the problem with a "NAT working group" is that it attracts NAT
developers far more than it does the people whose interests
are harmed by NATs - which is to say, Internet users in general.
so by its very nature a "focused" NAT working group will produce
This bias holds for any working group, be it IPSEC, header
compression, or anything else. Why pick on NAT?
Most IETF working groups are working on things that are
more-or-less harmless, in that their effects are likely
to be isolated to those who choose to use them. Their greatest
potential for harm is that they will displace something better
that might crop up in the same space. The fact that such a WG
is biased toward its own problem space isn't of much consequence
because their solution isn't likely to affect people trying to
solve different problems.
NATs (and interception proxies) have much higher risk - they attempt
to address certain real problems but they do so at the expense of
flexibility, generality, predictability, and reliability of the
network. They also violate long-established conventions about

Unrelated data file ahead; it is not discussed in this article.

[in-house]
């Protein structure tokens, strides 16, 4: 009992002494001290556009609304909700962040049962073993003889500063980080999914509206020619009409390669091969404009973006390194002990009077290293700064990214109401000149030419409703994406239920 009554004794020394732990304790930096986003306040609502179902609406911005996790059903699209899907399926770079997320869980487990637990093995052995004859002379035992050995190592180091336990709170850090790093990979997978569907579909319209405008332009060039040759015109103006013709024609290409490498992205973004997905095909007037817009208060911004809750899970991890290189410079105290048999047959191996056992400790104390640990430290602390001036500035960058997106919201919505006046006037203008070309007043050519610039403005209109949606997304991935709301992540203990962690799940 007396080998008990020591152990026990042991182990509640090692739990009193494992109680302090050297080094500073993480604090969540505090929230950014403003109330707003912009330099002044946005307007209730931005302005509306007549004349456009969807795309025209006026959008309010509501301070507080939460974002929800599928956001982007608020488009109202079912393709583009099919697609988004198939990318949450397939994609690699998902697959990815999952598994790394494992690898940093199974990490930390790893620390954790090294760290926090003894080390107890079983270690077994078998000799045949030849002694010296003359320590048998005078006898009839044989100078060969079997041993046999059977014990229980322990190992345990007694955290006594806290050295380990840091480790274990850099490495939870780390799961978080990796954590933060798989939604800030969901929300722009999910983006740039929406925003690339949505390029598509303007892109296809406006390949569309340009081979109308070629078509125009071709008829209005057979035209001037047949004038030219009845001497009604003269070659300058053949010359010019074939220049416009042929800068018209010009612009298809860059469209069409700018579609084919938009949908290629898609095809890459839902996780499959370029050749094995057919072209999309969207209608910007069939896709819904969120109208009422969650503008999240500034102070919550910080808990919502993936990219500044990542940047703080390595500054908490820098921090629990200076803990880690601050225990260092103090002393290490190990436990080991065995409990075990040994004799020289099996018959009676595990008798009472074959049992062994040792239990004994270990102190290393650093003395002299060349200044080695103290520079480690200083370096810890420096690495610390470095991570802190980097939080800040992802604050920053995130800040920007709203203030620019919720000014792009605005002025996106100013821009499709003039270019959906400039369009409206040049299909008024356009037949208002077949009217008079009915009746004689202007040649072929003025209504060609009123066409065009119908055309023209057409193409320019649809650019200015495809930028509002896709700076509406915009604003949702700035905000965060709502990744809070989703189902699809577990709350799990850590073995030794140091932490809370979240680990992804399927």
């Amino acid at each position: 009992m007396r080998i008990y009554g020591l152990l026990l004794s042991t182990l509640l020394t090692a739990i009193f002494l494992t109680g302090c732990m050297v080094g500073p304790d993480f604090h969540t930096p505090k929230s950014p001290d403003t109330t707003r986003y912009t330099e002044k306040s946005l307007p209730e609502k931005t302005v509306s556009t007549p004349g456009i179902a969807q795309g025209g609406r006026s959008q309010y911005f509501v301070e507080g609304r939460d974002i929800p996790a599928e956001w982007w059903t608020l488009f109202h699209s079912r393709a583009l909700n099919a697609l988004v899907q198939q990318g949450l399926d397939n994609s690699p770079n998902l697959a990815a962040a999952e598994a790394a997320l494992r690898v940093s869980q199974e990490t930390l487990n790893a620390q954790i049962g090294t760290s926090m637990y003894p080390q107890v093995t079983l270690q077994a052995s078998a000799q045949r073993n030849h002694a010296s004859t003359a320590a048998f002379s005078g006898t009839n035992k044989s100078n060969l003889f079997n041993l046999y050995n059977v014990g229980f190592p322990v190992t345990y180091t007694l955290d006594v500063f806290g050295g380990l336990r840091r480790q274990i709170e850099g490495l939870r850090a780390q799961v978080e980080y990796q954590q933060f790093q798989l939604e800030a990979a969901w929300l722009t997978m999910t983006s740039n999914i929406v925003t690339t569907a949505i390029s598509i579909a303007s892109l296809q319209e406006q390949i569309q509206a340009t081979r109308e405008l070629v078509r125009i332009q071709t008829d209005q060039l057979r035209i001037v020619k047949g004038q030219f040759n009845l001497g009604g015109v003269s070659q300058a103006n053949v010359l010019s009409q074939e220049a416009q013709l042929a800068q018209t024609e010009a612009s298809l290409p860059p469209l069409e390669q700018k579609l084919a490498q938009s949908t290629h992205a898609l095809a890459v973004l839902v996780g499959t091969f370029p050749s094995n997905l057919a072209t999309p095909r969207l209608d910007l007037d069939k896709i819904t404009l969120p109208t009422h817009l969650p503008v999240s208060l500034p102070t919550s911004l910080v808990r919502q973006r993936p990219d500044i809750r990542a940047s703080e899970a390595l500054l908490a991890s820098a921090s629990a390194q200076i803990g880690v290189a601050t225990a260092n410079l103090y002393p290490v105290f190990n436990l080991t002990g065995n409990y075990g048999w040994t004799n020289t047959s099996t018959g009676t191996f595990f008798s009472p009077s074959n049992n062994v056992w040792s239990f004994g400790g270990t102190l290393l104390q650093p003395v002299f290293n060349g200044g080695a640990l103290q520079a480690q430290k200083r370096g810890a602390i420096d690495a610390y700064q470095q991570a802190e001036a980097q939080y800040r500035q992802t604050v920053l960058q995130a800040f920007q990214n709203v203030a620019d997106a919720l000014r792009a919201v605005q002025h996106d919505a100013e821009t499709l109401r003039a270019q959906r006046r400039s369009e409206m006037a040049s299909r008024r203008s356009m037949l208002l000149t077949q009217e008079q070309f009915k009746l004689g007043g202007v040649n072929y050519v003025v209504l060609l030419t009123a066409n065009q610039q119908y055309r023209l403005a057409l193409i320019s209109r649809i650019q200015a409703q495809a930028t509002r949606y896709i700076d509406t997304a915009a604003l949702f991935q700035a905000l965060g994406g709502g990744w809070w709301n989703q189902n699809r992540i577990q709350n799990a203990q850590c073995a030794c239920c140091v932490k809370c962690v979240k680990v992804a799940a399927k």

the separation of functions between network layers, and in doing so,
break higher level applications that (quite reasonably) assume
that the lower layers of the network are working within their
Within the current IP architecture, the notion of a "technically
sound NAT" is an oxymoron - NATs inhernetly violate fundamental
design constraints of the architecture. The technically sound
way to solve the problems that NATs attempt to address is not to
alter the behavior of NATs but to provide alternatives outside
of the NAT space. But a group that's NAT-centric is inherently
focused inside that space, and thus has a very limited ability to
promote technical soundness.
(and there are those who think that the Internet architecture
should be changed to incorporate NATs and that all of those applications
which don't work in the presence of NATs should be deemed obsolete.
but the effect of such a change is so widespread that it is far beyond the
ability of the NAT working group - or any single working group - to evaluate)